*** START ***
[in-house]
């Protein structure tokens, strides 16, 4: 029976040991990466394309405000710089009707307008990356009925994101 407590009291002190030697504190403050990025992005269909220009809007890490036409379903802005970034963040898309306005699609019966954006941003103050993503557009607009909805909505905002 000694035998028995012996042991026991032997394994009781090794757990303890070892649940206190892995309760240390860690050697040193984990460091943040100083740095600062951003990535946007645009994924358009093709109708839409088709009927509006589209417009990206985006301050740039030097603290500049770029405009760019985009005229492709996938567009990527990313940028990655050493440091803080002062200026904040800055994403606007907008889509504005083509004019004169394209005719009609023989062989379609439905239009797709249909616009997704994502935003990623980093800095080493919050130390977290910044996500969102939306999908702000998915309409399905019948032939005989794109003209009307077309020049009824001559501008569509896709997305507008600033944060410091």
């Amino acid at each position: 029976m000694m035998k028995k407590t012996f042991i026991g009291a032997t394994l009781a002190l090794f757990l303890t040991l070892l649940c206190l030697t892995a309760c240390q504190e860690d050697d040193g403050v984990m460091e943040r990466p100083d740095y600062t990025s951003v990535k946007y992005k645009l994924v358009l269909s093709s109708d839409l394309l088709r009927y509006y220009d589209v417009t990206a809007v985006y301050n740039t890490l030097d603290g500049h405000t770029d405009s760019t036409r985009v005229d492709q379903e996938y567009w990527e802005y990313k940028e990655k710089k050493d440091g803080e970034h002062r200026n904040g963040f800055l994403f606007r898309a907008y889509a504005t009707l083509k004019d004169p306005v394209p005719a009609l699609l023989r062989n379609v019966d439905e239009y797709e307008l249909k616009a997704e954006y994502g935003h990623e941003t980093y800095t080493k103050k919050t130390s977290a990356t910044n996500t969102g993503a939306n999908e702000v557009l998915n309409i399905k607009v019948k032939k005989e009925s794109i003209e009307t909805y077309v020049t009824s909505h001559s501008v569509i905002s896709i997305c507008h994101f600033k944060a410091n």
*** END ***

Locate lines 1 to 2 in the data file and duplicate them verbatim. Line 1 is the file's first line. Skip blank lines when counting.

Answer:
[in-house]
């Protein structure tokens, strides 16, 4: 029976040991990466394309405000710089009707307008990356009925994101 407590009291002190030697504190403050990025992005269909220009809007890490036409379903802005970034963040898309306005699609019966954006941003103050993503557009607009909805909505905002 000694035998028995012996042991026991032997394994009781090794757990303890070892649940206190892995309760240390860690050697040193984990460091943040100083740095600062951003990535946007645009994924358009093709109708839409088709009927509006589209417009990206985006301050740039030097603290500049770029405009760019985009005229492709996938567009990527990313940028990655050493440091803080002062200026904040800055994403606007907008889509504005083509004019004169394209005719009609023989062989379609439905239009797709249909616009997704994502935003990623980093800095080493919050130390977290910044996500969102939306999908702000998915309409399905019948032939005989794109003209009307077309020049009824001559501008569509896709997305507008600033944060410091």